Principles of CBT Therapy
CBT aims to help you identify and explore the ways your emotions and thoughts can affect your actions. Once you notice these patterns, you can begin learning how to change your behaviours and develop new coping strategies.
CBT is largely based on the idea that your thoughts, emotions, and actions are connected. In other words, the way you think and feel about something can affect what you do.
If you’re under a lot of stress at work, for example, you might see situations differently and make choices you wouldn’t ordinarily make. But another key concept of CBT is that these thought and behaviour patterns can be changed.
According to the American Psychological Association, the core concepts of CBT include:
What is Cognitive Behavioural Therapy?
To better understand
Cognitive behavioural therapy (CBT) is a treatment approach that helps you recognise negative or unhelpful thought and behaviour patterns.
Many experts consider it the gold standard Trusted Source of Psychotherapy.
Therapeutic Session Costs
Relationship between Thoughts And Behaviours
CBT is based on the belief that thought distortions and maladaptive behaviours play a role in the development and maintenance of many psychological disorders and that symptoms and associated distress can be reduced by teaching new information-processing skills and coping mechanisms.
The Cycle Of Thoughts And Behaviours
Here’s a closer look at how thoughts and emotions can influence behavior — in a positive or negative way:
- Inaccurate or negative perceptions or thoughts contribute to emotional distress and mental health concerns
- These thoughts and the resulting distress sometimes lead to unhelpful or harmful behaviours.
- Eventually, these thoughts and resulting behaviours can become a pattern that repeats itself.
- Learning how to address and change these patterns can help you deal with problems as they arise, which can help reduce future distress.
So how does one go about reworking these patterns? CBT involves the use of many varied techniques. Your therapist will work with you to find the ones that work best for you.
Typical treatment often involves the following:
- recognising how inaccurate thinking can worsen problems
- learning new problem-solving skills
- gaining confidence and a better understanding and appreciation of your self-worth
- learning how to face fears and challenges
- using role play and calming techniques when faced with potentially challenging situations
The goal of these techniques is to replace unhelpful or self-defeating thoughts with more encouraging and realistic ones.
For example, “I’ll never have a lasting relationship” might become, “None of my previous relationships have lasted very long. Reconsidering what I really need from a partner could help me find someone I’ll be compatible with long term.”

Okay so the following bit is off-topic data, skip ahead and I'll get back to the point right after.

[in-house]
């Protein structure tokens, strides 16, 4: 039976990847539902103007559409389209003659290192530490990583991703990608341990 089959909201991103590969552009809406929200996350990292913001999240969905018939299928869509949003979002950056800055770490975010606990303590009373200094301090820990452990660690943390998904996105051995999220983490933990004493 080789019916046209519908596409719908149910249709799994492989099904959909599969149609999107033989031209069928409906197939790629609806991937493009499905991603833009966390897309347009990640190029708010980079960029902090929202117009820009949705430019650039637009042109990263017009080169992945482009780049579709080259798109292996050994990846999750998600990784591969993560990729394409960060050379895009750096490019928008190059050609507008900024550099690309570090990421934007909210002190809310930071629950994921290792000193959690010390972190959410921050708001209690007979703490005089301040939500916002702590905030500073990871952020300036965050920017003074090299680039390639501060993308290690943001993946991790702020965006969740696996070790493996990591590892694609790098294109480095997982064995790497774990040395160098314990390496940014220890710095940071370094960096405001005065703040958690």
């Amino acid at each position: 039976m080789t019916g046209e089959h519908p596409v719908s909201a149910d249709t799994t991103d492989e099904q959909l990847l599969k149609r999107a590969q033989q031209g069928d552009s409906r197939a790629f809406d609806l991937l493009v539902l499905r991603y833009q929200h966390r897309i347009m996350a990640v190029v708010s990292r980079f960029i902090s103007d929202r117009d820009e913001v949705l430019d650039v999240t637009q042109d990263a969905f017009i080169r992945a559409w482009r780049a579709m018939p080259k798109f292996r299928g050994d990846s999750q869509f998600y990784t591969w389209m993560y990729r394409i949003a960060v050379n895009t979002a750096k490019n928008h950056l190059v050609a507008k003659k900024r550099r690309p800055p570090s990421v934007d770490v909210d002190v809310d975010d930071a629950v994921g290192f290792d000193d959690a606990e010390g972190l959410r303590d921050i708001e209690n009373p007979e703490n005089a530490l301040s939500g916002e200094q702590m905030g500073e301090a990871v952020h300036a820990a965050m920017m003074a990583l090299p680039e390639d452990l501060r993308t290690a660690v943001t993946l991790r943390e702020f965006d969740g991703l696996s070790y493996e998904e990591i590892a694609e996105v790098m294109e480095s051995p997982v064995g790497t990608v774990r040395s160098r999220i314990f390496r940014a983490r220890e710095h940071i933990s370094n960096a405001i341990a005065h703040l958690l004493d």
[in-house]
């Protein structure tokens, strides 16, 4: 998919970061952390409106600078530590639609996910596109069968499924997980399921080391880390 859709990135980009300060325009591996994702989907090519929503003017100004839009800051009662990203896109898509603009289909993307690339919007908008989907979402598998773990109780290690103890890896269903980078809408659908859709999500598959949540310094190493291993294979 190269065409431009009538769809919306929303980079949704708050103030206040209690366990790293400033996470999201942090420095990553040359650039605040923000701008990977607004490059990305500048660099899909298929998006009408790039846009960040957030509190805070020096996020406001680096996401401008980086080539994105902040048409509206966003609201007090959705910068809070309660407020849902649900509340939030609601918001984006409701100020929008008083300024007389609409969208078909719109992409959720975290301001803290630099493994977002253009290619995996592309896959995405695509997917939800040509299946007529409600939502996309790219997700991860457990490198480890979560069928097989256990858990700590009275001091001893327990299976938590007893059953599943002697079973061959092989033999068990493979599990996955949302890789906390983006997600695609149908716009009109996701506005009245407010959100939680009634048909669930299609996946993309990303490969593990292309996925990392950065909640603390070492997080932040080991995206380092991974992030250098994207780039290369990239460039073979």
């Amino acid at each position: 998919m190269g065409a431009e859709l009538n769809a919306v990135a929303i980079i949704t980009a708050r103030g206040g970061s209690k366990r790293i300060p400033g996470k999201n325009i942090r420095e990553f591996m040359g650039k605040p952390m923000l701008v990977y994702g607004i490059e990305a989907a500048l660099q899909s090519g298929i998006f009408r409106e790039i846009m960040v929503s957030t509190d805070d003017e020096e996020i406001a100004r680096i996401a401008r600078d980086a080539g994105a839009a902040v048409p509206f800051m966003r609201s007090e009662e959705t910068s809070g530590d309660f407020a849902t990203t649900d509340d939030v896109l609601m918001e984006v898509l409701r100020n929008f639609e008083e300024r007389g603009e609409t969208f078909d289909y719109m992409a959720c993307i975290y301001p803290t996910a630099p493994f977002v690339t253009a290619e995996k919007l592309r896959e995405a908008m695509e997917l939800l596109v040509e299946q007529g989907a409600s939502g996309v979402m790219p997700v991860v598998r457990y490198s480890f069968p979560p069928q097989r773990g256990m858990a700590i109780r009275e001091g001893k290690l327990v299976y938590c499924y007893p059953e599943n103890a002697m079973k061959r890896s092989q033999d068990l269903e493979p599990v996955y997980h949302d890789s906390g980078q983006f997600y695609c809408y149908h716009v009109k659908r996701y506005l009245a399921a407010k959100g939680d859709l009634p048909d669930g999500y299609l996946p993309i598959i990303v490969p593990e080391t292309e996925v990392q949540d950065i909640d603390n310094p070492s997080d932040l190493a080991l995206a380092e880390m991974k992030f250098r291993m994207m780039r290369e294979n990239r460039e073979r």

These are some of the most popular techniques used in CBT:
- SMART goals. SMART goals are specific, measurable, achievable, realistic, and time-limited.
- Guided discovery and questioning. By questioning the assumptions you have about yourself or your current situation, your therapist can help you learn to challenge these thoughts and consider different viewpoints.
- Journaling. You might be asked to jot down negative beliefs that come up during the week and the positive ones you can replace them with.
- Self-talk. Your therapist may ask what you tell yourself about a certain situation or experience and challenge you to replace negative or critical self-talk with compassionate, constructive self-talk.
- Cognitive restructuring. This involves looking at any cognitive distortions affecting your thoughts — such as black-and-white thinking, jumping to conclusions, or catastrophising — and beginning to unravel them.
- Thought recording. In this technique Trusted Source, you’ll record thoughts and feelings experienced during a specific situation, then come up with unbiased evidence supporting your negative belief and evidence against it. You’ll use this evidence to develop a more realistic thought.
- Positive activities. Scheduling a rewarding activity each day can help increase overall positivity and improve your mood. Some examples might be buying yourself fresh flowers or fruit, watching your favourite movie, or taking a picnic lunch to the park.
- Situation exposure. This involves listing situations or things that cause distress, in order of the level of distress they cause, and slowly exposing yourself to these things until they lead to fewer negative feelings. Systematic desensitisation is a similar technique where you’ll learn relaxation techniques to help you cope with your feelings in a difficult situation.
What it can help with
CBT can help with a range of things, including the following mental health conditions:
- eating disorders
- post-traumatic stress disorder (PTSD)
- anxiety disorders, including panic disorder and phobia
- obsessive-compulsive disorder (OCD)
- bipolar disorder
- substance misuse
But you don’t need to have a specific mental health condition to benefit from CBT. It can also help with:
Effective treatments for CBT?
Cognitive behaviour therapy (CBT) is an effective treatment approach for a range of mental and emotional health issues, including anxiety and depression.
CBT aims to help you identify and challenge unhelpful thoughts and to learn practical self-help strategies. These strategies are designed to bring about immediate positive changes in your quality of life.